In Texas, the nation’s largest oil-producing state, the demand for CO2 is soaring — because carbon dioxide can help squeeze oil out of formations deep underground — and new carbon dioxide-producing plants are in the works.
Last month, Texas air-quality regulators approved crucial permits for two coal-fired power plants that will capture their carbon dioxide emissions and sell them for use in nearby oil fields. Also in December, a major new pipeline operated by Denbury Resources of Plano began ferrying carbon dioxide from Mississippi to oil fields near Houston.
“The demand for carbon dioxide is very, very large,” said Steve Melzer, president of the Texas Carbon Capture and Storage Association.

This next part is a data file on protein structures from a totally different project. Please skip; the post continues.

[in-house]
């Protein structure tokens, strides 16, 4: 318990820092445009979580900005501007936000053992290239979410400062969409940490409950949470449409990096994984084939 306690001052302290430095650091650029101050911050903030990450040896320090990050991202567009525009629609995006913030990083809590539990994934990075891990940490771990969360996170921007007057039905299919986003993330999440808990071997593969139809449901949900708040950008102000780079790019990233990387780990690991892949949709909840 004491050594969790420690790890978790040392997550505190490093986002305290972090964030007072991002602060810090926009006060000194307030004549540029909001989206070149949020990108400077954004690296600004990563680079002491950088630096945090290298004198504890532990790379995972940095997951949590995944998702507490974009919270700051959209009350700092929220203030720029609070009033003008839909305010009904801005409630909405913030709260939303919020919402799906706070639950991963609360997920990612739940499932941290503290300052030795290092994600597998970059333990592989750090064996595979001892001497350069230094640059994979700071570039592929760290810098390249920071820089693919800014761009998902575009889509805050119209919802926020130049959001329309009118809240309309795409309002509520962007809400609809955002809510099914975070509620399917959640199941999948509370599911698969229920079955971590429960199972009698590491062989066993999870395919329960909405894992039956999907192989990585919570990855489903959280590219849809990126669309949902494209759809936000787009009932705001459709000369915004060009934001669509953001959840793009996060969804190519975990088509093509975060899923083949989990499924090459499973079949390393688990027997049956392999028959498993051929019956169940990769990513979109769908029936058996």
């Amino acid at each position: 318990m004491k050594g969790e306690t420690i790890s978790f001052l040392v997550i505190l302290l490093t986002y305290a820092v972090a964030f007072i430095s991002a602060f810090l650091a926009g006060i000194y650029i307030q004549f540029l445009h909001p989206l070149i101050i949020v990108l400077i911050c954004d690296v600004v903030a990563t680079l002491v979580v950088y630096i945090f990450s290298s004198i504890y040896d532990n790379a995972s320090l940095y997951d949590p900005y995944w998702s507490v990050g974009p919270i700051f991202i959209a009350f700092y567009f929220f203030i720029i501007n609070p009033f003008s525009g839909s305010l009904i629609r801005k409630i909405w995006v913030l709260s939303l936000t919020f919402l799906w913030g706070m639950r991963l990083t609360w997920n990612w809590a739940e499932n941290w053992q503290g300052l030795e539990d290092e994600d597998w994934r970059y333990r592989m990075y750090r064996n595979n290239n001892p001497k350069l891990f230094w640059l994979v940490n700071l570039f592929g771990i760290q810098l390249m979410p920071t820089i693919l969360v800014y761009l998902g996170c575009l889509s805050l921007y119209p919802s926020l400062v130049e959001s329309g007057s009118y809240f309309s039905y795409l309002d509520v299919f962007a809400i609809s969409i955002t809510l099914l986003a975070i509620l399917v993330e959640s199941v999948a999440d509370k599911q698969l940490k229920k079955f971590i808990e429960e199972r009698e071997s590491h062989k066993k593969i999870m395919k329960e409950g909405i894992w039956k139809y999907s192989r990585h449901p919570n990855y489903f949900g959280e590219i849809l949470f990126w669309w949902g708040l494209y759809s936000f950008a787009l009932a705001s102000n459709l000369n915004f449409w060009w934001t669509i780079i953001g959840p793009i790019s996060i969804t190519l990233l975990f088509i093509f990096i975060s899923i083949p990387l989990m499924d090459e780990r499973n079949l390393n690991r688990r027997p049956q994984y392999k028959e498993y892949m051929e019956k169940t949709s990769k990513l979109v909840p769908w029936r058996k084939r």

Texas has been using carbon dioxide to help extract oil since the early 1970s. Much of the state’s supply is piped in from New Mexico and Colorado, where dome formations yield abundant CO2. In recent years — due to high, though fluctuating, oil prices that motivate oil producers to expand operations — demand for carbon dioxide has far outstripped supply in the Permian Basin. Prices there for carbon dioxide for new projects have more than doubled in the past five years and are now close to half the wellhead price of natural gas, measured by volume, Mr. Melzer said.
It seems odd that Texas, which because of its heavy industry discharges more carbon dioxide into the air than any other state, would need to import it. But this could begin to change, in a modest way, with the construction of the two coal plants that received air permits last month. One is a $3.5 billion to $4 billion plant called the Tenaska Trailblazer Energy Centernear Sweetwater; the other is a $2.2 billion plant near Odessa built by Summit Power.